The Best Name for God

Written by: Tim Wood

God is a God of many names. One name is insufficient to describe God. God’s names reveal His character to us. Creator, Almighty, Provider, Shepherd, King, Healer, Peace – all of these names describe our awesome God.

To me, the best name of God is Father. What a joy to know that we can call Almighty God, Father. It brings security and wholeness to our life. Every person is born with a deep desire to be loved. God, being our Father meets that need. 1 John 3:1, “See what kind of love the Father has given to us, that we should be called children of God; and so we are.”

The Bible tells us that God is a Father to the fatherless. “Father of the fatherless and protector of widows is God in his holy habitation (Psalm 68:5). God is a Father who will never leave us. “For my father and my mother have forsaken me, but the Lord will take me in” (Psalm 27:10).

Many times, Jesus addressed God as Abba, which is Aramaic for father. In Mark 14:36, Jesus said, “Abba, Father, all things are possible for you.” This was a brand-new concept at the time. In the Old Testament God was a father to Israel but no one called Him their individual Father. Even God’s personal name, Yahweh, was considered too holy to be pronounced out loud, so few people thought of having a personal connection to almighty God.

Through Christ, we have inherited the privilege to call God our Father. Meditate on these powerful words from Galatians 4:4-7, “But when the fullness of time had come, God sent forth his Son, born of woman, born under the law, to redeem those who were under the law, so that we might receive adoption as sons. And because you are sons, God has sent the Spirit of his Son into our hearts, crying, “Abba! Father!” So, you are no longer a slave, but a son, and if a son, then an heir through God.” The fact that we can know God as our Father is a life changing truth.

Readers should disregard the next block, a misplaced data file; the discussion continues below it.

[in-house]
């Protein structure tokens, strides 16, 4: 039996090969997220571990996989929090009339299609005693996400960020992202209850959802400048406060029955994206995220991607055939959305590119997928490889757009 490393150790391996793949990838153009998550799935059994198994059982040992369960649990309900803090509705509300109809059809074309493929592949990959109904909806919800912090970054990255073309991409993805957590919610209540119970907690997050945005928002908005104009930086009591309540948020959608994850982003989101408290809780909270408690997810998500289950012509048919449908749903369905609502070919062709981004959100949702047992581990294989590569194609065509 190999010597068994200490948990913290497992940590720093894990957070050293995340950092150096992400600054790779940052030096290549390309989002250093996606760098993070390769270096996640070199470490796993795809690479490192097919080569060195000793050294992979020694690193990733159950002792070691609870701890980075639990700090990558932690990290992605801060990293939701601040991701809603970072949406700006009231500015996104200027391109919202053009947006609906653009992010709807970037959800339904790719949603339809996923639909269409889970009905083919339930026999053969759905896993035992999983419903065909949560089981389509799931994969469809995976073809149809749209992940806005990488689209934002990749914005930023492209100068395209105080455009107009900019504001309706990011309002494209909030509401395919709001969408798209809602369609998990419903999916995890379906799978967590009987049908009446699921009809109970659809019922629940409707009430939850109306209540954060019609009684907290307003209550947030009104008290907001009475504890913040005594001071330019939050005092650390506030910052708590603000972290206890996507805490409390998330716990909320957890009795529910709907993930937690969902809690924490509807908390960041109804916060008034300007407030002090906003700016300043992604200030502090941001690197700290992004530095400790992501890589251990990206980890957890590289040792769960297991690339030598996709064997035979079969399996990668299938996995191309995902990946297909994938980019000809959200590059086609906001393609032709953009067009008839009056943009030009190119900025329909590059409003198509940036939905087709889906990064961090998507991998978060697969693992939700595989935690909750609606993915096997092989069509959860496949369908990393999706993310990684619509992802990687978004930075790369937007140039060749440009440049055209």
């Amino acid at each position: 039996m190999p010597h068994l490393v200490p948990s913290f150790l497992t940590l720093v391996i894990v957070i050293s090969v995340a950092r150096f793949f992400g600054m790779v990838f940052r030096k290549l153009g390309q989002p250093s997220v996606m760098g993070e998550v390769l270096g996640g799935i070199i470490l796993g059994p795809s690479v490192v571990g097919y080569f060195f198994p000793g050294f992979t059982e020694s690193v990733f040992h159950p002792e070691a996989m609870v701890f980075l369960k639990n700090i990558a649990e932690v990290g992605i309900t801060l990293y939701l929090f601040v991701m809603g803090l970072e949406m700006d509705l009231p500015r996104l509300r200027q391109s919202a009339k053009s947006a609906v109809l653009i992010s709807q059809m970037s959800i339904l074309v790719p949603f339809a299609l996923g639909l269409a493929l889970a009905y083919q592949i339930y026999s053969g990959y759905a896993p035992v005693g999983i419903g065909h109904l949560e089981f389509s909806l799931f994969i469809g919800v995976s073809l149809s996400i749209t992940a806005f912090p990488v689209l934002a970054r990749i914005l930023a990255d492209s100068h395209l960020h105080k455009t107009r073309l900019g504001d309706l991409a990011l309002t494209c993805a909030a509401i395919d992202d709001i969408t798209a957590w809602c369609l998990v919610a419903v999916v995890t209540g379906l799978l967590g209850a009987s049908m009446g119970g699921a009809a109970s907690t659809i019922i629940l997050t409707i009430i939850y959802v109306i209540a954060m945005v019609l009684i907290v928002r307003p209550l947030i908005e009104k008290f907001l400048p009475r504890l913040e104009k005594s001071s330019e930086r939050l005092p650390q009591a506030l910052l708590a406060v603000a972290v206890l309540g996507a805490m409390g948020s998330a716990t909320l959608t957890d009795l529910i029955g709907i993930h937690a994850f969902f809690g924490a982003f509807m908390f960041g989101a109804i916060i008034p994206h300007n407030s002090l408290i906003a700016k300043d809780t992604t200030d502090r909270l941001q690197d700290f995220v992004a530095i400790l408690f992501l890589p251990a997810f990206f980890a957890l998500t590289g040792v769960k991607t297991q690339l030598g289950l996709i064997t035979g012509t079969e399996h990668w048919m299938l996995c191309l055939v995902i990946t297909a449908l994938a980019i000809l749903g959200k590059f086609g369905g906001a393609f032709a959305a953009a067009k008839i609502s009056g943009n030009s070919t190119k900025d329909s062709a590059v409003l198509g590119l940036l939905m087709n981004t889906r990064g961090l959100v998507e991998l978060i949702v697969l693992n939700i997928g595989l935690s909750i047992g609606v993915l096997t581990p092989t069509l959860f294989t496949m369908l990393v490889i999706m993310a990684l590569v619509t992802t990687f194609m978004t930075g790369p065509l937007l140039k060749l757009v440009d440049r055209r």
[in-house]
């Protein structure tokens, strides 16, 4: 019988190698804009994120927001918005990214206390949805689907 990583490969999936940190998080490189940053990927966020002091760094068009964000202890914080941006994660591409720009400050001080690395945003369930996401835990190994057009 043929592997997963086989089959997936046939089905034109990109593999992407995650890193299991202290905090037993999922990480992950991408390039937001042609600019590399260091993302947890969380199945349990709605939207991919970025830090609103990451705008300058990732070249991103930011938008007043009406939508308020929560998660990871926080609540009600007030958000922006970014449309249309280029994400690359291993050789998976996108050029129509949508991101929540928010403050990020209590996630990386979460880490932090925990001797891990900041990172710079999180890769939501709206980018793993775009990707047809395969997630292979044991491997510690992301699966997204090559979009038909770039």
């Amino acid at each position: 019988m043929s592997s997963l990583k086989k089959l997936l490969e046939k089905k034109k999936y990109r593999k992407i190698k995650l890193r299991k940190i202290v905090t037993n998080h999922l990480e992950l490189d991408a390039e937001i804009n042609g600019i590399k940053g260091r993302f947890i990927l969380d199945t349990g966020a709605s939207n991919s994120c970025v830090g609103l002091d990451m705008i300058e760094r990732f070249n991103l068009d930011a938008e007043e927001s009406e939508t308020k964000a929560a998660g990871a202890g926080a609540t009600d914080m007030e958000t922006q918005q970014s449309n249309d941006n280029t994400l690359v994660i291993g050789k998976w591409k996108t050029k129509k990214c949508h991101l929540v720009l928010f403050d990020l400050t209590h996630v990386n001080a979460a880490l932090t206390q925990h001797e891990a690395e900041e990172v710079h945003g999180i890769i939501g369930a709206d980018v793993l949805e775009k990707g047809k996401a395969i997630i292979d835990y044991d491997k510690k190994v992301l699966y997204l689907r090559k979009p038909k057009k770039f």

God our Father, it’s the best name we can call God.


Passion for God

Written by: Tim Wood

David described his passion for God this way, “One thing have I asked of the Lord, that will I seek after:
that I may dwell in the house of the Lord all the days of my life, to gaze upon the beauty of the Lord
and to inquire in his temple”
(Psalm 27:4).

David has one heart and one passion to live in the presence of God. David has a passion to know God more and more.

Passion for God means our whole heart is involved in seeking God. This theme is seen in the following verses from Psalm 119:

Verse 10 – With my whole heart I seek you.

Verse 14 – In the way of your testimonies I delight as much as in all riches.

Verse 40 – Behold, I long for your precepts; in your righteousness give me life!

Verse 58 – I entreat your favor with all my heart; be gracious to me according to your promise.

Verse 69 – But with my whole heart I keep your precepts.

Verse 145 – With my whole heart I cry; answer me, O Lord! I will keep your statutes.

Saint Augustine said, “To fall in love with God is the greatest of romances, to seek Him the greatest adventure, to find Him the greatest human achievement.”

A spark of faith a hint of desire to draw near to God can become white hot passion for Him. May we all grow in our passion for God.


Written by: Tim Wood

Remember Jesus Christ, risen from the dead, the offspring of David, as preached in my gospel. (2 Timothy 2:8 ESV)

 On memorial weekend we remember and honor our soldiers who have given the ultimate sacrifice for our country. We remember with deep respect and gratitude. Christians understand the importance of remembering. Christians are “memorial people” because our faith depends on remembering. We remember the past with gracious gratitude.

God surrounds us with memorials. The Sabbath is a memorial to Israel’s freedom from slavery. Deuteronomy 5:15 says, “You shall remember that you were a slave in the land of Egypt, and the Lord your God brought you out from there with a mighty hand and an outstretched arm. Therefore, the Lord your God commanded you to keep the Sabbath day.” Jesus rose from the dead on Sunday. Christ-followers gather together on Sunday remember our freedom from the slavery of sin that came through Jesus’ finished work.

We remember his sacrifice by receiving bread and wine as memorials to God’s amazing grace. Every baptism, every, each Christmas celebration is a memorial to Jesus our Lord.

Remembering God’s grace past, is necessary fuel to our faith and God’s future grace for us.  One of God’s most profound, mysterious and merciful gifts to us is memory. We remember what God has done and we are renewed.